US President Barack Obama wants to host a summit between Prime Minister Benjamin Netanyahu and Palestinian Authority President Mahmoud Abbas during his visit here this spring, Deputy Foreign Minister Danny Ayalon said Wednesday.

Ayalon said he was “certain” that efforts to arrange such a meeting were already under way.

Interviewed on Army Radio, Ayalon said that Obama plainly would not be visiting Israel unless it was already clear that the visit would mark some kind of substantive agreement. A three-way Obama-Netanyahu-Abbas meeting would presumably mark a resumption of peace negotiations.

Deputy Minister of Foreign Affairs Danny Ayalon with Prime Minister Benjamin Netanyahu prior to a conference for ambassadors and international diplomats at the Foreign Ministry in Jerusalem on January 03, 2013. (Photo credit: Miriam Alster/FLASH90)

Deputy Minister of Foreign Affairs Danny Ayalon with Prime Minister Benjamin Netanyahu prior to a conference for ambassadors and international diplomats at the Foreign Ministry in Jerusalem on January 03, 2013. (Photo credit: Miriam Alster/FLASH90)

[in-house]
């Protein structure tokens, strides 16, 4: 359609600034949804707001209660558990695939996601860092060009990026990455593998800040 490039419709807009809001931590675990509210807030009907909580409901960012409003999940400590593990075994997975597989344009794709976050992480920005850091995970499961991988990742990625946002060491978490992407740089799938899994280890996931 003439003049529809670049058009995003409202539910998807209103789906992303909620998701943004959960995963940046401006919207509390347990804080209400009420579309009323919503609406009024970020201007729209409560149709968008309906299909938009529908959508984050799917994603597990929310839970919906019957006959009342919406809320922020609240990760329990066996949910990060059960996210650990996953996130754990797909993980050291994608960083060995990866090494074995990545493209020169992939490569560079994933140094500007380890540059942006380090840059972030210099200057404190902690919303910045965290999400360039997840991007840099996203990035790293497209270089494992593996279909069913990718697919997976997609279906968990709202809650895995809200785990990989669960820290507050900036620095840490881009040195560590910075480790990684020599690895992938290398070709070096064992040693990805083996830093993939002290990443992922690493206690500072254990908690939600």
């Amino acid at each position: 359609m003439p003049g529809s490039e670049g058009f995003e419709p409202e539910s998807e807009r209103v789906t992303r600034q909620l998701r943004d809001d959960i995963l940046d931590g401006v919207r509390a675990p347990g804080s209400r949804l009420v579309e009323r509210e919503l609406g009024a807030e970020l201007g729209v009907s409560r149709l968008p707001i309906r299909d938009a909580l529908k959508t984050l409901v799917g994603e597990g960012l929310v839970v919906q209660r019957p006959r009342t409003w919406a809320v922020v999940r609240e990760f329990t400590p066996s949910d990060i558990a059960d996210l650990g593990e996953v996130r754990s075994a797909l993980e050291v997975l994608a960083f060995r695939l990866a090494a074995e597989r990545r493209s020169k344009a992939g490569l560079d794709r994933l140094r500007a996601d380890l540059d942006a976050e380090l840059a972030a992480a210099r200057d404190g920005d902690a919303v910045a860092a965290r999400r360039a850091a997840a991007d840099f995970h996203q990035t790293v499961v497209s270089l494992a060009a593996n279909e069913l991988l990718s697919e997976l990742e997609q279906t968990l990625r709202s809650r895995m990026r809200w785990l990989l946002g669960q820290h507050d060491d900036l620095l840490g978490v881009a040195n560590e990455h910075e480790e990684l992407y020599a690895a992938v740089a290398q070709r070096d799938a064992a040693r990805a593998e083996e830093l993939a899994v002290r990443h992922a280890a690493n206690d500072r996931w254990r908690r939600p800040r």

Asked whether the president, in announcing the visit before the new Israeli government was in place, was trying to influence the composition of the next coalition, and whether the Americans would prefer to see someone other than Avigdor Liberman running the foreign ministry, Ayalon said he did not believe the US looked at Israeli politics in that way. Ayalon was ditched by Liberman from the Yisrael Beytenu party’s Knesset slate, is no longer an MK, and is set to testify against Liberman in the fraud and breach of trust case that forced Liberman’s resignation as foreign minister in December.

A day after Obama’s visit to Israel and the Palestinian territories was announced, Nabil Abu Rdeneh, a spokesman for Abbas, said Wednesday that the PA welcomes the visit, which Abbas hopes will result in the establishment of a Palestinian state alongside Israel.

Earlier Wednesday, US Ambassador to Israel Dan Shapiro confirmed that Israeli-Palestinian peace efforts would be high on the agenda for the president’s trip, but that Obama “will not set forth any specific demands on his upcoming visit.”

The president and Netanyahu have “urgent” and “complex” issues to discuss, the ambassador told Army Radio, mentioning “our efforts to prevent Iran achieving a nuclear weapon,” to “prevent Syrian chemical weapons falling into dangerous hands” and to “bring Israel and the Palestinians to the negotiating table.” That’s why Obama would be coming so soon after the US and Israeli elections, he said. “It’s best to start as soon as possible.”

Breaking the news of Obama’s visit on Tuesday night, Israel’s Channel 10 said the president was pressing for a resumption of Israeli-Palestinian peace talks “without preconditions.” That has been Netanyahu’s demand, while the Palestinians have demanded a West Bank settlement freeze.